News and Features
Dinesh D'Souza became a right-wing campus radical at Dartmouth in the late Carter years. His motives should be recognizable to former campus radicals of the other variety.
Last year marked the "twentieth anniversary" of AIDS, a grim occasion, to say the least, that put major US newspapers in an unenviable predicament.
Frederick Seidel of St. Louis, Missouri, is probably the last American decadent--certainly he is the most distinguished.
The great disparity in the critical reaction to Caryl Churchill's Far Away, now playing Off Broadway, serves to remind us that opinions are just that--neither right nor wrong, but rather we
The late John Rawls was, by all accounts, a remarkably modest and
generous person, much beloved by his friends and students, and
profoundly uninterested in the kinds of fame and celebrity perks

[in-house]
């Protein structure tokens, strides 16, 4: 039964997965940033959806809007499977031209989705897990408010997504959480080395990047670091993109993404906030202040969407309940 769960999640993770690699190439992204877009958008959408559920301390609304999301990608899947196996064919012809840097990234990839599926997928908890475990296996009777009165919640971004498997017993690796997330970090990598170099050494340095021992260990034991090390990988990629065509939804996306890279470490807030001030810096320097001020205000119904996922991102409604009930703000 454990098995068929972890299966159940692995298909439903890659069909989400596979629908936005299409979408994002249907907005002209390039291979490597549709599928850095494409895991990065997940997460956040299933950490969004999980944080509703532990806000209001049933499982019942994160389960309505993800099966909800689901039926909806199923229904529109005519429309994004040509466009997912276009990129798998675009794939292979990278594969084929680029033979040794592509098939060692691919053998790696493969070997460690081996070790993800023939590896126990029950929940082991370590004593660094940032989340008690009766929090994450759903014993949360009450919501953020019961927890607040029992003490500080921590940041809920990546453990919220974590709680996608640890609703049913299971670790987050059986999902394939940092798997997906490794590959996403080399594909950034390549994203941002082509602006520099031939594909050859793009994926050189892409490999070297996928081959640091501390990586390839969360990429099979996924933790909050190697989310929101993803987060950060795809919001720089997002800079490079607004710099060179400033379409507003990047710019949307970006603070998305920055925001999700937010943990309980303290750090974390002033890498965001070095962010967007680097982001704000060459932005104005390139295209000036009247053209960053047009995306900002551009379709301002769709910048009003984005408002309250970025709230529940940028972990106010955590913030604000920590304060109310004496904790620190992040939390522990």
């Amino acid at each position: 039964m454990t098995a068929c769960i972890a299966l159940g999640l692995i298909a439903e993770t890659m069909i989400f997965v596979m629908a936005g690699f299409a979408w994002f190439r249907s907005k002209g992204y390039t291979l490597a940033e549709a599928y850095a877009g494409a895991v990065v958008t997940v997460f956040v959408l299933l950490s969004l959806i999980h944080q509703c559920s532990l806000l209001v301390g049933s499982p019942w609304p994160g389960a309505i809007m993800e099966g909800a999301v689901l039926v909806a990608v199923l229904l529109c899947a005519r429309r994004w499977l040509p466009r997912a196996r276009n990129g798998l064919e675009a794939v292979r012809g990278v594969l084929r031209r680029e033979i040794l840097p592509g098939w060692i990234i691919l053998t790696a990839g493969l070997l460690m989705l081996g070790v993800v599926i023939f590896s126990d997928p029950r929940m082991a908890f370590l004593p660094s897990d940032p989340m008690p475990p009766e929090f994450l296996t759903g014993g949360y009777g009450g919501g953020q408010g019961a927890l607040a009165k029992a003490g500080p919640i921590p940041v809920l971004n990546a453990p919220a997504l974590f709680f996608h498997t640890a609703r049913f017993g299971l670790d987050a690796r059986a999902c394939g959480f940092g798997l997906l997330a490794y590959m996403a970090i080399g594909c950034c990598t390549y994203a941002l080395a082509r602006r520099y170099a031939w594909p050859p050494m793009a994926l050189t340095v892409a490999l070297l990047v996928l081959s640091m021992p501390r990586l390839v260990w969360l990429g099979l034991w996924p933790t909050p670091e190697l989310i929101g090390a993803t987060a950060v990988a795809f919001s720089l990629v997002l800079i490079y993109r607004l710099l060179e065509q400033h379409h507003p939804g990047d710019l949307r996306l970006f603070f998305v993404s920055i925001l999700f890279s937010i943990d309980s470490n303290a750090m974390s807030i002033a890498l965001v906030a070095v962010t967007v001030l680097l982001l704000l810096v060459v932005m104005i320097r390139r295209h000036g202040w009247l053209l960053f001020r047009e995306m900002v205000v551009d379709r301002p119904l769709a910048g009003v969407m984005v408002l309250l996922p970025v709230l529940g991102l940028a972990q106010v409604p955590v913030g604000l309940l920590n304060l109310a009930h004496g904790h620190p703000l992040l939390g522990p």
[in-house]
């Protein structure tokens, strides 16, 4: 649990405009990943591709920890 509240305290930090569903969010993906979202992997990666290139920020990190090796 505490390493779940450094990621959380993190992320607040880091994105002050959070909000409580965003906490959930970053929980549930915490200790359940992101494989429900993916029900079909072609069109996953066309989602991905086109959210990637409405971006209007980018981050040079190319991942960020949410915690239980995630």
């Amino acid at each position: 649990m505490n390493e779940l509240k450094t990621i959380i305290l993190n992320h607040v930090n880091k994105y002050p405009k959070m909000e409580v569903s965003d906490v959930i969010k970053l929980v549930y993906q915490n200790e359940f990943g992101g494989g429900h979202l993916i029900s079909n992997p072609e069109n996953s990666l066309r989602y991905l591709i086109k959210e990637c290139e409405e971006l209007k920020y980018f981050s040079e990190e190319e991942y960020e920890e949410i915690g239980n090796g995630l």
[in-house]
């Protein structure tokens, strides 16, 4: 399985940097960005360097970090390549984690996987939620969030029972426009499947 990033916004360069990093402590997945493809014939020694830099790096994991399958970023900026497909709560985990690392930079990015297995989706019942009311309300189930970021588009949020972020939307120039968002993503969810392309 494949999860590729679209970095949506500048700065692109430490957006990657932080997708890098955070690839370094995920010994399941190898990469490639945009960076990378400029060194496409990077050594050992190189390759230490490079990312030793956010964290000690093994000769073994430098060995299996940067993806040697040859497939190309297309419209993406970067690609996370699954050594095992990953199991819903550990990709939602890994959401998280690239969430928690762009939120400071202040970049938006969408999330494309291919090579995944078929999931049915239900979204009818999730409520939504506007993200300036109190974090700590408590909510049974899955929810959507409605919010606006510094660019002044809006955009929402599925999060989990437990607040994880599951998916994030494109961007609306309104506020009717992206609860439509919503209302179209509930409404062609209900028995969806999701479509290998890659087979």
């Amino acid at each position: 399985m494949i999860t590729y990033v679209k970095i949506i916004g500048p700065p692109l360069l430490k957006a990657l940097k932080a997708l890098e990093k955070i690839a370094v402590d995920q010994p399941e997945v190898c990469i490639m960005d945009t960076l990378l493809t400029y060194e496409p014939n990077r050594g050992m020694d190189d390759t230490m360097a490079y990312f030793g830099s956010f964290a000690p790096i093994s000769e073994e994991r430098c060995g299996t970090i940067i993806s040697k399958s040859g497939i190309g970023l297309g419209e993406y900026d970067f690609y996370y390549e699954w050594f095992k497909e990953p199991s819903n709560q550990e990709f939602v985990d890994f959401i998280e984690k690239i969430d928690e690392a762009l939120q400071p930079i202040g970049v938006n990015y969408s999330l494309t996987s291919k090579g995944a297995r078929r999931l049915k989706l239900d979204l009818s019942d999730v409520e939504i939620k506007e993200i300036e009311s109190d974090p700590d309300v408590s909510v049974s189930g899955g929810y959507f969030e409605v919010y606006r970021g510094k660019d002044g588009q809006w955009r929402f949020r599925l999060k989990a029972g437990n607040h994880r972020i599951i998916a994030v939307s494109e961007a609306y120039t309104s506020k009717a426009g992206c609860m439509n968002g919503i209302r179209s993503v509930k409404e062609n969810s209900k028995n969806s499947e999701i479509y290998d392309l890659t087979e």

Secrets: A Memoir of Vietnam and the Pentagon Papers is Daniel
Ellsberg's story of his personal journey from being in the early 1960s a
"dedicated cold warrior" who supported America's e
If single women have been told once, they've been told a thousand times:
Don't think you're ever too successful or too young to have your ovaries
shrivel up and die. Use 'em or lose 'em!
A lot of nonsense has been written about the choreographer Twyla Tharp
and her hit Broadway show, Movin' Out, since it opened at the
Richard Rodgers Theatre on October 24.
Even without the aid of Smell-o-Vision, Charlie Kaufman's bedroom comes
across as dank.
The Quiet American, which recently opened for a two-week run in a
couple of theaters in New York and Los Angeles, illustrates just how far
Hollywood self-censorship has gone in the year